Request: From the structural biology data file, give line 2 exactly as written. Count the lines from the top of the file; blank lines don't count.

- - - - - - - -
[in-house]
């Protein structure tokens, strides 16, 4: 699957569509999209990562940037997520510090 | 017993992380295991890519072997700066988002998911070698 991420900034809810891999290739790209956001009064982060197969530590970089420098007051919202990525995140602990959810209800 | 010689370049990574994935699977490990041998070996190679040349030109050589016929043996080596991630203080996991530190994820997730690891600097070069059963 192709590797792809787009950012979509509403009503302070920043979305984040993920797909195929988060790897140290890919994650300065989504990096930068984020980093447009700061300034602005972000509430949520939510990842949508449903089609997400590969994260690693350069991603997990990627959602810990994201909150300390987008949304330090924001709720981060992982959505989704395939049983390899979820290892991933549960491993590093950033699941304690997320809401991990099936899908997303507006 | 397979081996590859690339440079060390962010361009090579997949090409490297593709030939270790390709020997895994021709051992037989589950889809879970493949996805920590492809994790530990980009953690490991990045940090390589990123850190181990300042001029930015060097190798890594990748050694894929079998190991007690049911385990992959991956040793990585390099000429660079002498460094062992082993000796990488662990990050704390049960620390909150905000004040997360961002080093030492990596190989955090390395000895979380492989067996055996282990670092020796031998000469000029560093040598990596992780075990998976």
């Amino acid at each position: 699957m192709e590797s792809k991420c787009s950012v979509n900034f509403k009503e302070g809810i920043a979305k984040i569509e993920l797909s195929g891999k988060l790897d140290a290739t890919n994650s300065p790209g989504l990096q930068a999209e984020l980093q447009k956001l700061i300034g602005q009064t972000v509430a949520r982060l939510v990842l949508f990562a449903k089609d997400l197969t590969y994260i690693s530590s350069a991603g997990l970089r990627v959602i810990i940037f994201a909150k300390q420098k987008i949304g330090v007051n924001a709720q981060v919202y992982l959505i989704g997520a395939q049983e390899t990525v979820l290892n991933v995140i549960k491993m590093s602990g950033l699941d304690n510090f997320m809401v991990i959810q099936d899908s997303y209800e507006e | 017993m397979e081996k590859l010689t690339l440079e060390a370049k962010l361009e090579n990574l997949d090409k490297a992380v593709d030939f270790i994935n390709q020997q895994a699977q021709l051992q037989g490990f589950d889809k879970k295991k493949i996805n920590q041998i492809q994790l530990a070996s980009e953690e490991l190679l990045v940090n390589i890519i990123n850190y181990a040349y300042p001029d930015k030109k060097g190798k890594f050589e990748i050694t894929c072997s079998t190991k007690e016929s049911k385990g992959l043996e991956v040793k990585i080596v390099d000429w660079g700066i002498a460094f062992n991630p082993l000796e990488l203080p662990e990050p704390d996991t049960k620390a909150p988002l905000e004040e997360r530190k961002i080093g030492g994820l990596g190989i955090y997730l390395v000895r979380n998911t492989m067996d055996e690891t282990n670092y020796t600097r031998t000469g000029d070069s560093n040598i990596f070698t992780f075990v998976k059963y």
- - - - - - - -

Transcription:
């Protein structure tokens, strides 16, 4: 699957569509999209990562940037997520510090 | 017993992380295991890519072997700066988002998911070698 991420900034809810891999290739790209956001009064982060197969530590970089420098007051919202990525995140602990959810209800 | 010689370049990574994935699977490990041998070996190679040349030109050589016929043996080596991630203080996991530190994820997730690891600097070069059963 192709590797792809787009950012979509509403009503302070920043979305984040993920797909195929988060790897140290890919994650300065989504990096930068984020980093447009700061300034602005972000509430949520939510990842949508449903089609997400590969994260690693350069991603997990990627959602810990994201909150300390987008949304330090924001709720981060992982959505989704395939049983390899979820290892991933549960491993590093950033699941304690997320809401991990099936899908997303507006 | 397979081996590859690339440079060390962010361009090579997949090409490297593709030939270790390709020997895994021709051992037989589950889809879970493949996805920590492809994790530990980009953690490991990045940090390589990123850190181990300042001029930015060097190798890594990748050694894929079998190991007690049911385990992959991956040793990585390099000429660079002498460094062992082993000796990488662990990050704390049960620390909150905000004040997360961002080093030492990596190989955090390395000895979380492989067996055996282990670092020796031998000469000029560093040598990596992780075990998976």